The U.S. biometric industry received a blow this week when the General Services Administration (GSA) refused to use facial recognition to secure its Login.gov service. The GSA, which oversees federal offices and technology, proclaimed the technology has too many problems to be used as an identity verification service.
The move comes as the IRS and other federal agencies are pushing to require users to consent to facial recognition to sign on to government web sites. The Treasury Department awarded a two-year, $86 million contract to ID.me, a private contractor, that would require taxpayers to send in video scans of their faces to verify their identities before they could access tax records online. The new system had been scheduled to go live this summer.
According to Dave Zvenyach, director of the GSA Technology Transformation Services, the agency "is committed to not deploying facial recognition… or any other emerging technology for use with government benefits and services until rigorous review has given us confidence that we can do so equitably and without causing harm to vulnerable populations.”
The announcement comes after federal tests revealed that facial recognition systems work less accurately for people with darker skin tones. The systems are not regulated in the U.S., and members of Congress along with privacy advocates claim they could undermine citizens' privacy rights or create unfair disadvantages to those without access to a smartphone, laptop camera or the internet.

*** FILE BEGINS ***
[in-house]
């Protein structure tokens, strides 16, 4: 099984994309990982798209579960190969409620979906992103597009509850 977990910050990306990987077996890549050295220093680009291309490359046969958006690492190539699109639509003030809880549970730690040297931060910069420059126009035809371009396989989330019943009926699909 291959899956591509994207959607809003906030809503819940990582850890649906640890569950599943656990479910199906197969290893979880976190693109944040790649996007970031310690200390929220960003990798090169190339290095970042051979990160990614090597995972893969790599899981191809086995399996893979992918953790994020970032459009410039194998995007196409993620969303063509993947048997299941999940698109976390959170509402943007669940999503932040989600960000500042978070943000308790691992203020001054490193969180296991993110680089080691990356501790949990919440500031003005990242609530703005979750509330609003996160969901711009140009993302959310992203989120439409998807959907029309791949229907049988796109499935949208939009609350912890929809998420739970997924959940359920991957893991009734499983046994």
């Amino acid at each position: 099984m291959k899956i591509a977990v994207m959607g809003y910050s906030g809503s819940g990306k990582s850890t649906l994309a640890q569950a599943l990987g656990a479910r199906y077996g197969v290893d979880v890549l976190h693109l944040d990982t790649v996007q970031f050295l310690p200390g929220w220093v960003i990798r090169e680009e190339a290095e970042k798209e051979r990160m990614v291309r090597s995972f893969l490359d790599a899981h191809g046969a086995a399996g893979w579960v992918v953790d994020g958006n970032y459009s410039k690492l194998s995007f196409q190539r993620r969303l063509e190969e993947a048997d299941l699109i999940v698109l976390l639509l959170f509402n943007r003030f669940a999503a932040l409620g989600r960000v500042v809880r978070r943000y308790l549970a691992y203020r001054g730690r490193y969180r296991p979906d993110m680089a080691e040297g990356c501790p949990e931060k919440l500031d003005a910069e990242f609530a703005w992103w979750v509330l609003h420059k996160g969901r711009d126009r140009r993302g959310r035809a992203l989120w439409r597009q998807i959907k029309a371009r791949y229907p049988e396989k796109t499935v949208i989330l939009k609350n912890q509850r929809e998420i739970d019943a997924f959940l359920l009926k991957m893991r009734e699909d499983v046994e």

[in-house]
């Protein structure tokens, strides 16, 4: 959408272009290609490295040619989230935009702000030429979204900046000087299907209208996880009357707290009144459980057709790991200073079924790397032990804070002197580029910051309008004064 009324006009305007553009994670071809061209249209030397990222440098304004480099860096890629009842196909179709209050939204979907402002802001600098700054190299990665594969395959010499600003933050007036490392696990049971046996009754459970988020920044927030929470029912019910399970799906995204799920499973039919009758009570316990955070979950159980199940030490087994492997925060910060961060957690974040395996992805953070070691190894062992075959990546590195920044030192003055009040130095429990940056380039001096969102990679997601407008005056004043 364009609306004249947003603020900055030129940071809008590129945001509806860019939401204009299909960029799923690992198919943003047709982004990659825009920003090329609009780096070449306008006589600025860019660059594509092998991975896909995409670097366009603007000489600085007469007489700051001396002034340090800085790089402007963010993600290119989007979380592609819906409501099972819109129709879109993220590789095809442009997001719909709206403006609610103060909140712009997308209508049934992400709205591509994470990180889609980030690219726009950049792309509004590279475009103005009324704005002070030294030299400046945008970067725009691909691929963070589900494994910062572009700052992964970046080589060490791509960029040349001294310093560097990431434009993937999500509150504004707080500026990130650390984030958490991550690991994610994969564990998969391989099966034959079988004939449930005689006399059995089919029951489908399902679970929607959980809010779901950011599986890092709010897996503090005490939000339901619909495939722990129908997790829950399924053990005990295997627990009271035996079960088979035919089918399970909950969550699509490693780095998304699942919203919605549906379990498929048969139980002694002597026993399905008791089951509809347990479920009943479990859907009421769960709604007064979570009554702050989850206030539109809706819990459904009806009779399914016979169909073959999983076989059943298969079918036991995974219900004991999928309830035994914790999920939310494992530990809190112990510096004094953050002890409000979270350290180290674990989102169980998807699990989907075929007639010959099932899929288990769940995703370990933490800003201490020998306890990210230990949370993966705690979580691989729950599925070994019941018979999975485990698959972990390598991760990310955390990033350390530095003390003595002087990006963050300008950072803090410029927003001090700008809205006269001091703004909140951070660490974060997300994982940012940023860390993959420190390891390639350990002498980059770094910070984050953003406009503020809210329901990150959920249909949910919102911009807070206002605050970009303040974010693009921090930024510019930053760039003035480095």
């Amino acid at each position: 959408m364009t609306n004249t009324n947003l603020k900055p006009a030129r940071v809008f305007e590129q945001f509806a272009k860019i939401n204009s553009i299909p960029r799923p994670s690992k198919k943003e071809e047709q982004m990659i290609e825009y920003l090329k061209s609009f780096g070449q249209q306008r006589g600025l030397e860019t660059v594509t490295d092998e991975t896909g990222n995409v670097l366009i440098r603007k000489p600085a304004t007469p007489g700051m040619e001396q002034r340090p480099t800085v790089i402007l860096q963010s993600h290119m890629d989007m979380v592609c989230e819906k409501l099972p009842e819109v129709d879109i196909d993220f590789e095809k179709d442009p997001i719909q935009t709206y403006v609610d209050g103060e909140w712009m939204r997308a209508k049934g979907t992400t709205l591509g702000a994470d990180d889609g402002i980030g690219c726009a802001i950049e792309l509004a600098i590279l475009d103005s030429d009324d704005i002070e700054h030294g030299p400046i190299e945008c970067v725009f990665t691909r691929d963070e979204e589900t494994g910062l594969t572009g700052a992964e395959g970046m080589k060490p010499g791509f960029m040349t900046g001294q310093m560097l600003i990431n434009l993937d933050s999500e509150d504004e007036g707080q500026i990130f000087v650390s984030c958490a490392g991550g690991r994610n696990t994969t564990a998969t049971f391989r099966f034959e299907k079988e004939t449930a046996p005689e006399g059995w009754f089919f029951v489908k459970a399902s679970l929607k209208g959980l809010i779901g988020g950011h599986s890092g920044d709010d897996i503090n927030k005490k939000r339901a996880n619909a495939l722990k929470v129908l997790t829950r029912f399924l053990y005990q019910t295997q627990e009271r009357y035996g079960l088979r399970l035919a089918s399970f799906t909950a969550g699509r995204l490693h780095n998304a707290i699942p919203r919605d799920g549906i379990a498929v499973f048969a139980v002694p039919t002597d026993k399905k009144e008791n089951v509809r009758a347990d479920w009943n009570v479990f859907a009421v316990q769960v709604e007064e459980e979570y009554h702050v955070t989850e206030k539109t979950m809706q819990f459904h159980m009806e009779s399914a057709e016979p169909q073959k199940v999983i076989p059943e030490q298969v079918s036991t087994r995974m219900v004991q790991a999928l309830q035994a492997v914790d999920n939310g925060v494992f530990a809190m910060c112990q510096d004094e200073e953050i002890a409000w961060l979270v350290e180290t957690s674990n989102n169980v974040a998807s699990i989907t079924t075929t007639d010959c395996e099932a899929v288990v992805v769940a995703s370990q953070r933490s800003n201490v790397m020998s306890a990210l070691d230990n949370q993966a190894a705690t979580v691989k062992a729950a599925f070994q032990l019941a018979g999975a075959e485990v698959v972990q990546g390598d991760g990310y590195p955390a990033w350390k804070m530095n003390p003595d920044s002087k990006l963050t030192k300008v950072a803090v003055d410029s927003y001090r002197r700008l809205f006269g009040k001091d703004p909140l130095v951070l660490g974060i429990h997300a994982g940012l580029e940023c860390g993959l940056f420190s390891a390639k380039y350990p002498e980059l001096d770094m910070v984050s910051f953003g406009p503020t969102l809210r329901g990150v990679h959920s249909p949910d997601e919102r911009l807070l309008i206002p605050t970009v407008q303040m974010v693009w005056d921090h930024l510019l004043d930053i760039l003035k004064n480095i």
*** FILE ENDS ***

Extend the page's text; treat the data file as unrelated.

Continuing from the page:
Senator Ron Wyden of Oregon sent a letter to IRS Commissioner Charles Rettig this week after the ID.me announcement, calling on the department to reverse its decision. The letter stated that it was "simply unacceptable to force Americans to submit to scans using facial recognition technology as a condition of interacting with the government online.”
Wyden added government agencies had failed to prioritize digital identity and this inaction had fueled a market for stolen personal data and fraud and had "enabled companies like ID.me to commercialize what should be a core government service. The infrastructure that powers digital identity, particularly when used to access government websites, should be run by the government.”
ID.me already runs identity-verification systems for 10 federal agencies, 30 states and hundreds of companies. The company said in a statement it is “committed to working together with the IRS to implement the best identity verification solutions to prevent fraud, protect Americans’ privacy, and ensure equitable, bias-free access to government services.”
Edited by Luke Bellos